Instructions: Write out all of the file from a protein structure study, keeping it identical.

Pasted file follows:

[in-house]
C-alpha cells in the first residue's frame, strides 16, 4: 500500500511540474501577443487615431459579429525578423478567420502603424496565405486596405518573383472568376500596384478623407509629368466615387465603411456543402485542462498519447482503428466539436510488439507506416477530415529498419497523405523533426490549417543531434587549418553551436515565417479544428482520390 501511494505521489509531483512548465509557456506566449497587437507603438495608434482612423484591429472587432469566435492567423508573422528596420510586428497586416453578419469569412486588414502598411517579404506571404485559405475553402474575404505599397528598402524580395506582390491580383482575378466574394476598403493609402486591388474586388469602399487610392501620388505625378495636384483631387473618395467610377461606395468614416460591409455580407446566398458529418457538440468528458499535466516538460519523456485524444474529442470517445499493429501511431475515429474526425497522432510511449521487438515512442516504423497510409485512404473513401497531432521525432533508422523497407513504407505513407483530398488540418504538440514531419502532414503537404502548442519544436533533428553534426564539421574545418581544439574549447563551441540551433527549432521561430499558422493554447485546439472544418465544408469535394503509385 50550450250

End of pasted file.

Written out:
[in-house]
C-alpha cells in the first residue's frame, strides 16, 4: 500500500511540474501577443487615431459579429525578423478567420502603424496565405486596405518573383472568376500596384478623407509629368466615387465603411456543402485542462498519447482503428466539436510488439507506416477530415529498419497523405523533426490549417543531434587549418553551436515565417479544428482520390 501511494505521489509531483512548465509557456506566449497587437507603438495608434482612423484591429472587432469566435492567423508573422528596420510586428497586416453578419469569412486588414502598411517579404506571404485559405475553402474575404505599397528598402524580395506582390491580383482575378466574394476598403493609402486591388474586388469602399487610392501620388505625378495636384483631387473618395467610377461606395468614416460591409455580407446566398458529418457538440468528458499535466516538460519523456485524444474529442470517445499493429501511431475515429474526425497522432510511449521487438515512442516504423497510409485512404473513401497531432521525432533508422523497407513504407505513407483530398488540418504538440514531419502532414503537404502548442519544436533533428553534426564539421574545418581544439574549447563551441540551433527549432521561430499558422493554447485546439472544418465544408469535394503509385 50550450250